Real History of Ibn Arabi in Dirilis Ertugrul Season


 Real history of Ibn e Arabi in Dirilis Ertugrul season

Ibn Arabi played a central role in reaping a great empire. He helped Ertugrul with his extraordinary mystical powers. If we explore his era, it starts from 1165 AD and ends at 1240 AD, which is almost the same as Ertugrul Ghazi. So we can say that meeting of both legends is not just an accident but planning of God to give Muslims a sovereignty over the entire world. After watching this sublime character, people want to know who was the Ibn e Arabi? Is he having miraculous powers in reality or they have captured it just to entertain?  So here we’ll tell you the actual history of Ibn e Arabi in Dirilis Ertugrul season, and you’ll also know about his esoteric powers.

Ibn e Arabi

Real History of Ibn Arabi in Dirilis Ertugrul Season

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 Ibn e Arabi was one of the world’s greatest spiritual teacher, philosopher, poet, mystic and sage. He influences the Muslim world with his enormous collection of books, which are about 800 to 1000 in numbers. Ibn al-ʿArabī, in full Muḥyī al-Dīn Abū ʿAbd Allāh Muḥammad ibn ʿAlī ibn Muḥammad ibn al-ʿArabī al-Ḥātimī al-Ṭāʾī Ibn al-ʿArabī, also called Al-Sheikh al-Akbar.

He was born on July 28, 1165 AD in the city of Murcia, which is now within the borders of Spain. His father “Ali ibn Muhammad” was a government servant, and his mother was a North African Berber. Muhammad ibn Sa’id Ibn Mardanish was the ruler of Murcia. After the death of Muhammad ibn Sa’id, his father shifted his services to Almohad Sultan Abū Ya’qūb Yūsuf I. His father then moved to Seville along with his family. He belonged to the Arab tribe named Tayy.

Seville was the place where Ibn e Arabi spent almost 30 years of his life. He travelled the entire Spain and searched for great mystical masters to gain knowledge. His father also gave military training there. He was very resolute and wanted to fight for Islam. But then he received a vision that someone is saying to leave that place. So he started a long journey, leaving his family behind.

He went to Damascus, Baghdad and Mecca and met with the greatly influential scholars of that time. He met with Aristotelian philosopher Ibn Rushd in 1182 in Cordoba. Actually, this meeting was pre-planned by his father, who was very close to Ibn Rushd. Ibn Rushd was overwhelmed by his mystical depth. When Ibn e Arabi got close to him, his aura automatically transferred to Ibn e Arabi.

He was at the peak of his spirituality after getting intellect from the thoughts of Ibn Rushd and started concentrating on Sufism. However, Ibn Arabi moved to Morocco 1196 AD, where Muhammad ibn Qasim Al-Tamimi became his spiritual teacher. He earned fame there because of his miraculous nature. He went back to Andalusia in 1198 AD and started his pilgrimage to Mecca.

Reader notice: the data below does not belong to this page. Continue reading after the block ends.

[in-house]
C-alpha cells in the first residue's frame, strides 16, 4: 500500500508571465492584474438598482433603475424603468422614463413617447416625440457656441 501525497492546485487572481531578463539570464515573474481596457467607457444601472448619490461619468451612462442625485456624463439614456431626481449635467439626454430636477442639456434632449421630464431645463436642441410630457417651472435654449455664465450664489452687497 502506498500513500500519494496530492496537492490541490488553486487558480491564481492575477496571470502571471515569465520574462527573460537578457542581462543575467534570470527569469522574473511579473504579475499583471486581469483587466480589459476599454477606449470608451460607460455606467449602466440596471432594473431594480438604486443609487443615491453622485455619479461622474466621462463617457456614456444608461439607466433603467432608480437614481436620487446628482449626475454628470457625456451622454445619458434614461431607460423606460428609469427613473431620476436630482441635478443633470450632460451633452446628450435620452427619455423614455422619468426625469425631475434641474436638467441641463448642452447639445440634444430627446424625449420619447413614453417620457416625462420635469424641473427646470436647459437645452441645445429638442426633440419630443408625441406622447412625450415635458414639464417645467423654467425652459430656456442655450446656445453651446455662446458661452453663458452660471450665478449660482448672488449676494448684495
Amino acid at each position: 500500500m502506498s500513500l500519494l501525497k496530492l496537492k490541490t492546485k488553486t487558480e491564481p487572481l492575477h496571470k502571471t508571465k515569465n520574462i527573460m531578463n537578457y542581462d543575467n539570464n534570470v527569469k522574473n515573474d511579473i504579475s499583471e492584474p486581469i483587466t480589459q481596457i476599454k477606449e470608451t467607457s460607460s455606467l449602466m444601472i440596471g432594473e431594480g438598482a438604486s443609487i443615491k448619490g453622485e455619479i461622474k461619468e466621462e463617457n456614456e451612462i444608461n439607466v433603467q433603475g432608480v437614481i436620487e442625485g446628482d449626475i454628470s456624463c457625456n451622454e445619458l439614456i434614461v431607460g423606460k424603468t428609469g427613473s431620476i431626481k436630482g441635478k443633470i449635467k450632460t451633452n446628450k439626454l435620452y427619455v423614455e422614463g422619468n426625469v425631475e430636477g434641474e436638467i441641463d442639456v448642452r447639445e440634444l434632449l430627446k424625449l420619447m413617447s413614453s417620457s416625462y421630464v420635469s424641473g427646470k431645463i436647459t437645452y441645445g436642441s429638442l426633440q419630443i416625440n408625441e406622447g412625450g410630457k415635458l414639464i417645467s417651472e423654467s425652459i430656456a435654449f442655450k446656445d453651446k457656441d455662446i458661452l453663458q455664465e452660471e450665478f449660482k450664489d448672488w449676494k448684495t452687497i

He performed Hajj for the first time in 1199-1200. There he meets with [al-Kassar] (Yunus ibnu Abi-Huseyin al-Hashimi al-Abbasid al-Kassar). He moved to Maghrib and then Becaye, the city of Abu Medyen. After some time, he came back to Mecca and wrote “Ruhu’l-Kuds”, “Tacu’r-Rasul”.  He traveled to Medina, Mosul, Baghdad in 1204. In Mosul, he wrote “et-Tenezzululu-Mosuliyya”. He went for Konya after leaving Mosul. Here Ibn Arabi married the widow of Sadriddin Konev. While in Konya, he wrote “Risaletü’l-Envar”. He was honored and served by Selçuk Meliki. Then he went to Egypt. There he could hardly have escaped execution after fatwa given by Egyptian Alama because of his words in Futuhat-I Mekkiyah. He migrated to mecca and stayed there for a while.

Here he completed his masterpiece “Al-Futūḥāt al-Makkiyyah (The Meccan Revelations) which latterly published in Damascus. In the year 1201 AD, he moved to Egypt and then to Anatolia. In Konya, he met with Sadr al-Din al-Qunawi. Al-Qunawi became his successor in the East.


 “If the believer understood the meaning of the saying ‘the color of the water is the color of the receptacle’, he would admit the validity of all beliefs and he would recognize ALLAH in every form and every object of faith.

” (Ibn ‘Arabi, Fusûs al-Hikam)


During his journey, he visited Baghdad, Aleppo and Damascus. Damascus was the end of his long journey. In Damascus, he engaged himself in teaching and writing. In these days, his most famous work “Fuṣūṣ al-ḥikam (The Bezels of Wisdom)” was composed. He died in Damascus in 1240 AD. His tomb is at the foot of Kasiyun Mountain outside of Damascus. In 1516, Selim I after conquering Damascus, built a shrine for Ibn Arabi.

Ibn Arabi and Ertugrul Ghazi

In Turkish series, they have shown Ibn Arabi as the helper of Ertugrul. Whenever Ertugrul was in a delicate situation, Ibn Arabi accidentally came there and surprised everyone. So you must be thinking that is this character is based on reality? No doubt Ibn Arabi helped Ertugrul and his Alps in every irrational situation. He had mystical powers which have been seized within the drama. As Mehmet Bozdağ (producer of Dirilis Ertugrul) said: this drama is based on true history but not on true historical knowledge.